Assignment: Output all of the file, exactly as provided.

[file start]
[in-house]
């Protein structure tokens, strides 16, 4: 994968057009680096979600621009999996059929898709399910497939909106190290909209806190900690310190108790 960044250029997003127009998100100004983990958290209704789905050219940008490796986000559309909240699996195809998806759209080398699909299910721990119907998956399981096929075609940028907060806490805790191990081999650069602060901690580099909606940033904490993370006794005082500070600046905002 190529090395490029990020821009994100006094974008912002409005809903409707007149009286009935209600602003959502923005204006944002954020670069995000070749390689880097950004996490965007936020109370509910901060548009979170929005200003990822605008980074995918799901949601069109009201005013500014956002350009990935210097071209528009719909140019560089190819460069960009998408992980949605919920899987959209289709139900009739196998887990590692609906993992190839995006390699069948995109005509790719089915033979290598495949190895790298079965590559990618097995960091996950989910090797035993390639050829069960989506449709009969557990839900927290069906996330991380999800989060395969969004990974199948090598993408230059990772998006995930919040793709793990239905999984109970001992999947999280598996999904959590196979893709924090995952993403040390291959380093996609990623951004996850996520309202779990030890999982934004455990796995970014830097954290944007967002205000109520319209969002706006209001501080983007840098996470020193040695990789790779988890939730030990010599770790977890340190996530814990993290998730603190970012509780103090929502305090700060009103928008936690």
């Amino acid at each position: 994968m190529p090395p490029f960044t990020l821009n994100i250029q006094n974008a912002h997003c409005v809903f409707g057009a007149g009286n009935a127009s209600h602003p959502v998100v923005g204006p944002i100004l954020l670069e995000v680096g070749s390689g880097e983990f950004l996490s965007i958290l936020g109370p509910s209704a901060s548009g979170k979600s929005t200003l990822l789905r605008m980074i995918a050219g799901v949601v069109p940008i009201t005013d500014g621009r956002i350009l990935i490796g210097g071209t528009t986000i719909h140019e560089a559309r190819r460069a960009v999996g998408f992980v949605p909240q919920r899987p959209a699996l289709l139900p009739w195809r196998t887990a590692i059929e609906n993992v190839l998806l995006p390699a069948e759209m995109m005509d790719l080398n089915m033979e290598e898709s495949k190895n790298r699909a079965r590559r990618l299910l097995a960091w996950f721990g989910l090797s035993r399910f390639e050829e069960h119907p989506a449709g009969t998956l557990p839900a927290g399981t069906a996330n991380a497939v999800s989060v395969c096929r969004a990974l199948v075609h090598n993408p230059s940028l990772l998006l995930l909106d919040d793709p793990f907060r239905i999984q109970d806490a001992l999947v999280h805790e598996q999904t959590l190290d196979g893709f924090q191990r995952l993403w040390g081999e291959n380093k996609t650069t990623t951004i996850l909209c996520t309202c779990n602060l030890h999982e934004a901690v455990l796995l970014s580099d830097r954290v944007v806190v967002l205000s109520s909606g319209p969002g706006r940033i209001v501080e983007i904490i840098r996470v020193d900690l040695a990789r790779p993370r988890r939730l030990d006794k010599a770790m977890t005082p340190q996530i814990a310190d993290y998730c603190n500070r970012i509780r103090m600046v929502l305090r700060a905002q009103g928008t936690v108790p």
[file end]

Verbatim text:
[in-house]
């Protein structure tokens, strides 16, 4: 994968057009680096979600621009999996059929898709399910497939909106190290909209806190900690310190108790 960044250029997003127009998100100004983990958290209704789905050219940008490796986000559309909240699996195809998806759209080398699909299910721990119907998956399981096929075609940028907060806490805790191990081999650069602060901690580099909606940033904490993370006794005082500070600046905002 190529090395490029990020821009994100006094974008912002409005809903409707007149009286009935209600602003959502923005204006944002954020670069995000070749390689880097950004996490965007936020109370509910901060548009979170929005200003990822605008980074995918799901949601069109009201005013500014956002350009990935210097071209528009719909140019560089190819460069960009998408992980949605919920899987959209289709139900009739196998887990590692609906993992190839995006390699069948995109005509790719089915033979290598495949190895790298079965590559990618097995960091996950989910090797035993390639050829069960989506449709009969557990839900927290069906996330991380999800989060395969969004990974199948090598993408230059990772998006995930919040793709793990239905999984109970001992999947999280598996999904959590196979893709924090995952993403040390291959380093996609990623951004996850996520309202779990030890999982934004455990796995970014830097954290944007967002205000109520319209969002706006209001501080983007840098996470020193040695990789790779988890939730030990010599770790977890340190996530814990993290998730603190970012509780103090929502305090700060009103928008936690």
């Amino acid at each position: 994968m190529p090395p490029f960044t990020l821009n994100i250029q006094n974008a912002h997003c409005v809903f409707g057009a007149g009286n009935a127009s209600h602003p959502v998100v923005g204006p944002i100004l954020l670069e995000v680096g070749s390689g880097e983990f950004l996490s965007i958290l936020g109370p509910s209704a901060s548009g979170k979600s929005t200003l990822l789905r605008m980074i995918a050219g799901v949601v069109p940008i009201t005013d500014g621009r956002i350009l990935i490796g210097g071209t528009t986000i719909h140019e560089a559309r190819r460069a960009v999996g998408f992980v949605p909240q919920r899987p959209a699996l289709l139900p009739w195809r196998t887990a590692i059929e609906n993992v190839l998806l995006p390699a069948e759209m995109m005509d790719l080398n089915m033979e290598e898709s495949k190895n790298r699909a079965r590559r990618l299910l097995a960091w996950f721990g989910l090797s035993r399910f390639e050829e069960h119907p989506a449709g009969t998956l557990p839900a927290g399981t069906a996330n991380a497939v999800s989060v395969c096929r969004a990974l199948v075609h090598n993408p230059s940028l990772l998006l995930l909106d919040d793709p793990f907060r239905i999984q109970d806490a001992l999947v999280h805790e598996q999904t959590l190290d196979g893709f924090q191990r995952l993403w040390g081999e291959n380093k996609t650069t990623t951004i996850l909209c996520t309202c779990n602060l030890h999982e934004a901690v455990l796995l970014s580099d830097r954290v944007v806190v967002l205000s109520s909606g319209p969002g706006r940033i209001v501080e983007i904490i840098r996470v020193d900690l040695a990789r790779p993370r988890r939730l030990d006794k010599a770790m977890t005082p340190q996530i814990a310190d993290y998730c603190n500070r970012i509780r103090m600046v929502l305090r700060a905002q009103g928008t936690v108790p």